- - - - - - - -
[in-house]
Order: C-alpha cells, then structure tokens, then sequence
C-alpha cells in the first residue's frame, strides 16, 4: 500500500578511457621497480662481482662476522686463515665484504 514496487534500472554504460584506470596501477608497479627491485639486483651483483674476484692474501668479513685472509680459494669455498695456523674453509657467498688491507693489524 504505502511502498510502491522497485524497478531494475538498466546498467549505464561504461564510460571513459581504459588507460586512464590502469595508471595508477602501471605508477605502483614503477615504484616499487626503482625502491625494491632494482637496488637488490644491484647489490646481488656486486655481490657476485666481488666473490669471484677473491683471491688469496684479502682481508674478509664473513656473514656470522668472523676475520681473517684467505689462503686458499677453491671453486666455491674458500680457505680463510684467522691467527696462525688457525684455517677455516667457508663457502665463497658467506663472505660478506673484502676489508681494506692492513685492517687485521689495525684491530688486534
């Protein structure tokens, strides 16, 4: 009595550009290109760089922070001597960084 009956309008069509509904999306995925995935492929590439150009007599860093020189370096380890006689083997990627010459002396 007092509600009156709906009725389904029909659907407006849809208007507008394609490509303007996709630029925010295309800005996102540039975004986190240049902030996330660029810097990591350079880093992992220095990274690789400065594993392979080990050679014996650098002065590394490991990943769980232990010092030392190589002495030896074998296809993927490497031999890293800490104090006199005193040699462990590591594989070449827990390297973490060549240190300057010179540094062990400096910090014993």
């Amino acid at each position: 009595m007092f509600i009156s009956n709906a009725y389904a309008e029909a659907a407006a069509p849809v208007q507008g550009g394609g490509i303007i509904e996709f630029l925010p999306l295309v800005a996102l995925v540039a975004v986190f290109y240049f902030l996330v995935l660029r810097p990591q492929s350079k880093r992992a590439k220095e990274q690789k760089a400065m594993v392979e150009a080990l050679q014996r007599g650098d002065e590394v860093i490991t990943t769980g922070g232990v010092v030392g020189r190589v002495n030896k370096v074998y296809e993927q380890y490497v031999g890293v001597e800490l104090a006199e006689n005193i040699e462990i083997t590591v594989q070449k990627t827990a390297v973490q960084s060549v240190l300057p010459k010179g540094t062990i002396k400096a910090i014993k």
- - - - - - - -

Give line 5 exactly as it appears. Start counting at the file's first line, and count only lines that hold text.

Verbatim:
């Amino acid at each position: 009595m007092f509600i009156s009956n709906a009725y389904a309008e029909a659907a407006a069509p849809v208007q507008g550009g394609g490509i303007i509904e996709f630029l925010p999306l295309v800005a996102l995925v540039a975004v986190f290109y240049f902030l996330v995935l660029r810097p990591q492929s350079k880093r992992a590439k220095e990274q690789k760089a400065m594993v392979e150009a080990l050679q014996r007599g650098d002065e590394v860093i490991t990943t769980g922070g232990v010092v030392g020189r190589v002495n030896k370096v074998y296809e993927q380890y490497v031999g890293v001597e800490l104090a006199e006689n005193i040699e462990i083997t590591v594989q070449k990627t827990a390297v973490q960084s060549v240190l300057p010459k010179g540094t062990i002396k400096a910090i014993k």